Firestarter by Stephen King
I started it, but didn’t take long to decide not to continue. I’ve seen the movie, so there was nothing here for me but King’s overwriting and quaint New England phraseology. It’s written as an unfolding thriller, but there’s no thrill when you know how it ends. There’s no “this scene was in the book, but not the movie” to add value because it’s a pretty strict adaptation. And it’s antiquated–Vietnam vets and the energy crisis are so far removed from pop culture he might as well be talking about the World War I flu epidemic. I’ve decided I don’t slog though any of King’s early coke-fueled style if I don’t want to.
Mick Harte Was Here by Barbara Park
Phoebe’s brother has just died. And this book is about how she deals with it, from the morning of the accident to the months and months later. It’s not tragic like Bridge to Terabithia–death and dealing with trauma is the theme of the book and it starts from the beginning. So there’s no real heartbreak, except for watching the deceased’s younger sister deal with the aftermath.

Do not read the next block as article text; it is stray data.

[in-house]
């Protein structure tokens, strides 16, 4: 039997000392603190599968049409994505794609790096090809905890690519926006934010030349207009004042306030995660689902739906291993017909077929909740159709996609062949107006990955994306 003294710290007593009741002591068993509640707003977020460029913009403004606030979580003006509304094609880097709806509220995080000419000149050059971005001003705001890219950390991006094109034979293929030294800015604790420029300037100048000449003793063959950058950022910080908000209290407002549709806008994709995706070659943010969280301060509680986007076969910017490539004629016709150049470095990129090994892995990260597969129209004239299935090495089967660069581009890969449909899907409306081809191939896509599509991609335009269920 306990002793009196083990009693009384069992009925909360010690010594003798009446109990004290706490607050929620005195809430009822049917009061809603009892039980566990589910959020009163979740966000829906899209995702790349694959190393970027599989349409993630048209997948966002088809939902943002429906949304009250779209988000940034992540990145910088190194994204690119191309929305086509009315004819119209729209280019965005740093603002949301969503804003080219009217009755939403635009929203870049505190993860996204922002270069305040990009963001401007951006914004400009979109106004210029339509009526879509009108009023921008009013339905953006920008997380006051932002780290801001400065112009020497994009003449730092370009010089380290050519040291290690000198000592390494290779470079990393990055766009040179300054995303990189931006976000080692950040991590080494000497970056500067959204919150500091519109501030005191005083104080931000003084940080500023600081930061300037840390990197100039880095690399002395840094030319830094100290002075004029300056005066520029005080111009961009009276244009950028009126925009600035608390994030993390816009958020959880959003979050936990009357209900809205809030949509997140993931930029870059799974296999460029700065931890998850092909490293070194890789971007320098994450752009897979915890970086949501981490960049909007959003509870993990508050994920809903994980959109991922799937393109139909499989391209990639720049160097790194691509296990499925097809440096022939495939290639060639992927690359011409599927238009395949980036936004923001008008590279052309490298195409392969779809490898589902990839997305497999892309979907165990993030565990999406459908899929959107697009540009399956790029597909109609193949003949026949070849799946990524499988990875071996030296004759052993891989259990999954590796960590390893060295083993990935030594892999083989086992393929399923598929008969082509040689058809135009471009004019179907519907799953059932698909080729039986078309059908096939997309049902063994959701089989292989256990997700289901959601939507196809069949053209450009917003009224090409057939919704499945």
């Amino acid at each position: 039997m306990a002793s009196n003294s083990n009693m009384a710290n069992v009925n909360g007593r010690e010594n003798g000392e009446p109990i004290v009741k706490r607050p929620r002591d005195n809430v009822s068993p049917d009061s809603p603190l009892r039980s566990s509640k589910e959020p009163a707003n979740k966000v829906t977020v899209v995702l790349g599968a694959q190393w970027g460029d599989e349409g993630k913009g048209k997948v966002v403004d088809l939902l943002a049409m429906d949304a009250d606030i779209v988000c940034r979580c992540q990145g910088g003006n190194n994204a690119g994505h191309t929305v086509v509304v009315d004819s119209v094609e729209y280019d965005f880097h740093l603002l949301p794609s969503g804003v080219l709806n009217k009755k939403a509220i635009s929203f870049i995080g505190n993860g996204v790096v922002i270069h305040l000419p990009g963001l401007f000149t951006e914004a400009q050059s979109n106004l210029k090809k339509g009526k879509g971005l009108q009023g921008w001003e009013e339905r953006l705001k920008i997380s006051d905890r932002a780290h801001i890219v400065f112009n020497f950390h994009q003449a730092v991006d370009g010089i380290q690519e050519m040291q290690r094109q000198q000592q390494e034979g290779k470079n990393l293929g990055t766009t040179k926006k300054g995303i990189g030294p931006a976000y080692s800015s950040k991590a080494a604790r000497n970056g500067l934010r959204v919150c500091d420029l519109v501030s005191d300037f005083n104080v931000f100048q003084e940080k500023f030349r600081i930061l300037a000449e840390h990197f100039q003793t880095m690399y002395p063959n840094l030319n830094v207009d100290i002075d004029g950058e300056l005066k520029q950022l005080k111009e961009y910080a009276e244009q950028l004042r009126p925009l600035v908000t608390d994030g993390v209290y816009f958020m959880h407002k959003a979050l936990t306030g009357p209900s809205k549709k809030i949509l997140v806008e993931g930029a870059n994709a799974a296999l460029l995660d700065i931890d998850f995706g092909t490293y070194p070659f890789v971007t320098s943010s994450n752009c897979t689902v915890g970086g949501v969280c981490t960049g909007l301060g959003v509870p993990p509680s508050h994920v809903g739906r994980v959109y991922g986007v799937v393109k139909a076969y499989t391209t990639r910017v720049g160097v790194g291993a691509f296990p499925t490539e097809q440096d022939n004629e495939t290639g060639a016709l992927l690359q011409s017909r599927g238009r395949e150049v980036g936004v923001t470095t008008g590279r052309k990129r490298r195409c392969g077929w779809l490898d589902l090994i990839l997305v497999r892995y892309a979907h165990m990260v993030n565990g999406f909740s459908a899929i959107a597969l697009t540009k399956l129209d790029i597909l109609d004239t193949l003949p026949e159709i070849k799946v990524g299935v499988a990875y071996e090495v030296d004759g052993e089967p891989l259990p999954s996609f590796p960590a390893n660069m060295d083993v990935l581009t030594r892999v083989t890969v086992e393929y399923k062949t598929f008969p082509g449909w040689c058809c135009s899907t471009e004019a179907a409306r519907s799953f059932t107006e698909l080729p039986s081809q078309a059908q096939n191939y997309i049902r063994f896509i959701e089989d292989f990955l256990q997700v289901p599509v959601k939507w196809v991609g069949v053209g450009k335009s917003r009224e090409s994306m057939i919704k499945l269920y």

I like this because it’s a good portrayal of dealing with grief as a young adult. Good for anyone going through the same thing–a death in the family–and is too young to truly process it. And it cuts through all the sugarcoating too. Death ain’t fun and it ain’t pretty. Or how people keep turning death into a chance to talk about themselves, how the grief never really goes away, the empty feeling of something missing. There’s always something missing. How trying to remember the good times doesn’t really help, that you just need time. And as we go on Phoebe’s journey, we gain the tools to handle that same situation ourselves.
My one qualm about the book is that you don’t really know how he died until the ending, when the build-up loses some of the impact. That’s where it gets a little preachy, even though I’m sure it’s not intended. Otherwise, this is a good book for kids and adults, like My Brother Sam Is Dead. It has a sense of humor despite the subject matter. And it teaches us all that, whether you want it to or not, life goes on.